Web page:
New treatment could offer immediate protection to people who have been exposed to Covid-19

Antibody used in two trials could confer immediate immunity on those at risk of contracting virus

<p>University College Hospital in London, part of the trust where the trials are underway</p>

University College Hospital in London, part of the trust where the trials are underway

Scientists are trialling an antibody treatment for Covid sufferers that could prevent someone exposed to the virus from falling ill in a potentially life-saving breakthrough.

Researchers from the University College London Hospitals (UCLH) are looking into the possibility that the antibody treatment, developed by AstraZeneca, could confer immunity on those in need.

The therapeutic, part of the Storm Chaser project, could then be used to prevent others from developing Covid-19 symptoms once one person in a household has fallen ill.

At the same time a second trial undertaken by UCLH called Provent will see if the treatment could be used on people with poor immune systems who have been at high-risk from the virus.

NHS England national medical director Professor Stephen Powis said: “The continuing contribution of the NHS to pioneering global efforts to fight Covid-19 is remarkable.

“These two clinical trials are an important addition to testing new therapeutic approaches, as antibody treatments may offer an alternative to patient groups who cannot benefit from a vaccine, such as immunocompromised patients.”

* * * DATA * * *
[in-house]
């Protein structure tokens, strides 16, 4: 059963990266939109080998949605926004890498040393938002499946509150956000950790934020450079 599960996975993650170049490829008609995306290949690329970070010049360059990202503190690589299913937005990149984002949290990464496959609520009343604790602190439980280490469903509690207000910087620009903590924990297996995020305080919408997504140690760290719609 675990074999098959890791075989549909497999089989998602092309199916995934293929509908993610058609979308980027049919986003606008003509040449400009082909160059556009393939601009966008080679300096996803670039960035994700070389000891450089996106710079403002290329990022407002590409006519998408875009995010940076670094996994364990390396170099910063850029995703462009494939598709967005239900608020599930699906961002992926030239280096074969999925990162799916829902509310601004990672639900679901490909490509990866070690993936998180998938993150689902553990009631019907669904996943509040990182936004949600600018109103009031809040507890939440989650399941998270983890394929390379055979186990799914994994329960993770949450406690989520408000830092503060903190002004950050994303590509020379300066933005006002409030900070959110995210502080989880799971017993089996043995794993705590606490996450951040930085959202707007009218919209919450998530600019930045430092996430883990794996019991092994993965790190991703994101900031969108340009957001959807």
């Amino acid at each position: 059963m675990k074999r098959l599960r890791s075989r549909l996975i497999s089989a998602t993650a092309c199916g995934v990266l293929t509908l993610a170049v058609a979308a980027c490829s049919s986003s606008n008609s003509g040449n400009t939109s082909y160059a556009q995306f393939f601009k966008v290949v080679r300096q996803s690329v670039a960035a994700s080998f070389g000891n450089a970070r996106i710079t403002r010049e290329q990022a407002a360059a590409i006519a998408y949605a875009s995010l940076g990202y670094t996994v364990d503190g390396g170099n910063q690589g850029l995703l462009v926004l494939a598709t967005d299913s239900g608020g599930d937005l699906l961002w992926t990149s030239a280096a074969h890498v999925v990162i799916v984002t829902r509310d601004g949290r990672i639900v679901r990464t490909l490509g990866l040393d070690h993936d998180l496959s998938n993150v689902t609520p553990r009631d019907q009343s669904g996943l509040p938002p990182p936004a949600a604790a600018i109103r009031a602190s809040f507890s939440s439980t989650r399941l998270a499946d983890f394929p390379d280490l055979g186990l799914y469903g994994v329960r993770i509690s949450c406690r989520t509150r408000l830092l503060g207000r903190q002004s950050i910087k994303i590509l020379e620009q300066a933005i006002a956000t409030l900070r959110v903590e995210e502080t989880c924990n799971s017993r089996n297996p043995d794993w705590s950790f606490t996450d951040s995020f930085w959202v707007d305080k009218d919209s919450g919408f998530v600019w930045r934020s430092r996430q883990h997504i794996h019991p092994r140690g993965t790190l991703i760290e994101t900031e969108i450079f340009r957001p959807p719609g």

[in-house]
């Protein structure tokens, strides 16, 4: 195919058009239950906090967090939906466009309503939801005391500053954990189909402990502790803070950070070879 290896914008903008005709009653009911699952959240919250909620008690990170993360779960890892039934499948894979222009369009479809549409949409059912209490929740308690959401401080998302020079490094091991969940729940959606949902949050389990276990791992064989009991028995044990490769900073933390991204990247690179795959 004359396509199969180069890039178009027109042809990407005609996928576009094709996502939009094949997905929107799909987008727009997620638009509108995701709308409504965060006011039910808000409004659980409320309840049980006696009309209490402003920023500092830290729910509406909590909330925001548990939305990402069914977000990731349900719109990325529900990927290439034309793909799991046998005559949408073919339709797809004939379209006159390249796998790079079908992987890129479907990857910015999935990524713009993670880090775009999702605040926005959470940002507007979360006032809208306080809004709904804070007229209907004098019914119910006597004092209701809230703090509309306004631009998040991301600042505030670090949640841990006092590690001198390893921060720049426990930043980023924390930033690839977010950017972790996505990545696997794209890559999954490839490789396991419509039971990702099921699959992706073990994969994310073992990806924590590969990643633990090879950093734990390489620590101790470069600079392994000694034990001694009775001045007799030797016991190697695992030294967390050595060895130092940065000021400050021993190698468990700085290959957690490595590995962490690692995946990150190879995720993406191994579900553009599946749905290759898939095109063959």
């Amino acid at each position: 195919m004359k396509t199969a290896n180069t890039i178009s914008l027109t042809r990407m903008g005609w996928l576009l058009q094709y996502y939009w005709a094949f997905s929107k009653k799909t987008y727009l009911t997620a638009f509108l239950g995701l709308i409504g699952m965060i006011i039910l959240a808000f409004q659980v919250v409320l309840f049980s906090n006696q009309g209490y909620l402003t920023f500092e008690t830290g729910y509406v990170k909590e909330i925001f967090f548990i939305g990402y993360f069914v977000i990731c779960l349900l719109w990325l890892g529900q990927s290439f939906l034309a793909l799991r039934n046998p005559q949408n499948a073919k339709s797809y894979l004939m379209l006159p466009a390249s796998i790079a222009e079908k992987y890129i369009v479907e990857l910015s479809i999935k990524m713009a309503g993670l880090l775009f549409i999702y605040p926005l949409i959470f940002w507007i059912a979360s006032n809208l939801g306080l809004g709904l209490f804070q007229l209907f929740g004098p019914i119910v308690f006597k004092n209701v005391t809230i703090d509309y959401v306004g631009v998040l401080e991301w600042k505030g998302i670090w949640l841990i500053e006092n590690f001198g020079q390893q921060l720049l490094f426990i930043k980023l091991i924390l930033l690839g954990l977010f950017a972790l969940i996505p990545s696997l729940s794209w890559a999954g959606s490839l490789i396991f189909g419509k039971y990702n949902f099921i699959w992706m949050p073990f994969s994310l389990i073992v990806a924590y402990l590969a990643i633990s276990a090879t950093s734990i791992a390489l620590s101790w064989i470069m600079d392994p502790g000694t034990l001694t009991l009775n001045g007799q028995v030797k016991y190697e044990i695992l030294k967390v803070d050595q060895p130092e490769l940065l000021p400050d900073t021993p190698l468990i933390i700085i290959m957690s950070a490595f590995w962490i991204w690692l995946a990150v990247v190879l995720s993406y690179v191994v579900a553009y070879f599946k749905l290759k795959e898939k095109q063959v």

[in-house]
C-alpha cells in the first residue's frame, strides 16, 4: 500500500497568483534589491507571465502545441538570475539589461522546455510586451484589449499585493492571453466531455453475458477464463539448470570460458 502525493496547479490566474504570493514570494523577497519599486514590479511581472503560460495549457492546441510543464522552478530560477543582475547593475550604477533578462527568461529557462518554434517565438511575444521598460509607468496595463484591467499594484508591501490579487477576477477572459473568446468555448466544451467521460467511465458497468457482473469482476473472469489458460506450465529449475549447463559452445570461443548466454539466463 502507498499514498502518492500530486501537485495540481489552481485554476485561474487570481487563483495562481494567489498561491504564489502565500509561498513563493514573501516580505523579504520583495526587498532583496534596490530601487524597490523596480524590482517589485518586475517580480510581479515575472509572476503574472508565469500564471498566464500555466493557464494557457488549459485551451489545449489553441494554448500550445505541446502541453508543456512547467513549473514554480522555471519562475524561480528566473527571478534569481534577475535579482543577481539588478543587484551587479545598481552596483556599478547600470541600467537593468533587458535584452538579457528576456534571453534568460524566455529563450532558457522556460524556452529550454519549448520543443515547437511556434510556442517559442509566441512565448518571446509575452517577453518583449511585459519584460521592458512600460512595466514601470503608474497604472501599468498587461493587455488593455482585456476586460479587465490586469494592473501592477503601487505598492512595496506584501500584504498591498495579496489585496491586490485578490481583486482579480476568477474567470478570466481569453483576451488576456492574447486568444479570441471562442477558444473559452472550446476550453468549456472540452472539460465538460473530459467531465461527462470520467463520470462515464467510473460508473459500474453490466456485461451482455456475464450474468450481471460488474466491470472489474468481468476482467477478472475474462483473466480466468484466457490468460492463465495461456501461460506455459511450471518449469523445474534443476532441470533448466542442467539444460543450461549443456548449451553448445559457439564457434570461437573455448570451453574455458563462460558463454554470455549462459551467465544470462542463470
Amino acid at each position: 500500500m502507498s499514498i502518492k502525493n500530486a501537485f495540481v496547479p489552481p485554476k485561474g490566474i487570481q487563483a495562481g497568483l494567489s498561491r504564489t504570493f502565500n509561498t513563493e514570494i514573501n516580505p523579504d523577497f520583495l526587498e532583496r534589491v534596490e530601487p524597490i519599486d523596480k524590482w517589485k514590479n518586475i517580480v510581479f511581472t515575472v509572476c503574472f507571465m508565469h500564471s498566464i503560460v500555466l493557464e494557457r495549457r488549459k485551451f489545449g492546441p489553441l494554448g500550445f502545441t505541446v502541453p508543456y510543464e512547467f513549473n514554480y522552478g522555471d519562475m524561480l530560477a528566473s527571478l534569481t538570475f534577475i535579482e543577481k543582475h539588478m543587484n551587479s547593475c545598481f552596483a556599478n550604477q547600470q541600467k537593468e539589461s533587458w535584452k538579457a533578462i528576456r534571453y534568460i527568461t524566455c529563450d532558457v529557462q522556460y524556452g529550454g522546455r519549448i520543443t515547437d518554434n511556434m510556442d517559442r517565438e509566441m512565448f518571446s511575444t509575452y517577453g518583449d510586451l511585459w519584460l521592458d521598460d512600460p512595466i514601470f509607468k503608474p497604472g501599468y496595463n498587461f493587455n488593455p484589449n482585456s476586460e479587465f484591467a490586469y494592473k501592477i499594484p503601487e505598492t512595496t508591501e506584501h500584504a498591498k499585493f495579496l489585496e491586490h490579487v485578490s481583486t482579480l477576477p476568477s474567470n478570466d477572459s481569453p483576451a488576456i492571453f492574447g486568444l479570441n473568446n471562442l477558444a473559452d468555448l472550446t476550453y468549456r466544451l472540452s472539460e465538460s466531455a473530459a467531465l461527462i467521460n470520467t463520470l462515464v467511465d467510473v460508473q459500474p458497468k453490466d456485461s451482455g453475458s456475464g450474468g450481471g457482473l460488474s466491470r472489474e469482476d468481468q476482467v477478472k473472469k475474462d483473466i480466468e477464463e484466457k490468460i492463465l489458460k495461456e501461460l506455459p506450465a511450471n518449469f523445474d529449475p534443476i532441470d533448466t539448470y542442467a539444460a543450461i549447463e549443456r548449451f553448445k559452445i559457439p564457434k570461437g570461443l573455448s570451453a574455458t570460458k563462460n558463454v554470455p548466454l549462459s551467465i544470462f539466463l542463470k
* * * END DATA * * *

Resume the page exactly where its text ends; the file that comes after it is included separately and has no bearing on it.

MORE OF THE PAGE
Researchers have so far injected 10 people as part of Storm Chaser at its new vaccine research centre after the study entered phase three trials on 2 December, with an aim to trial the new treatment on 1,125 people globally including healthcare workers, students in shared accommodation and recently exposed patients.

Those in long-term care, the military and workers including factory employees are also slated to be part of the trial.

UCLH virologist Dr Catherine Houlihan, who is leading the Storm Chaser trial, said: “We know that this antibody combination can neutralise the virus, so we hope to find that giving this treatment via injection can lead to immediate protection against the development of Covid-19 in people who have been exposed - when it would be too late to offer a vaccine.”

Meanwhile the Provent trial will see the recruitment of older people and those in long-term care, as well as people with conditions such as cancer and HIV.

UCLH infectious diseases consultant Dr Nicky Longley, who is leading the university’s portion of Provent, said: “We want to reassure anyone for whom a vaccine may not work that we can offer an alternative which is just as protective.”

Additional reporting by agencies

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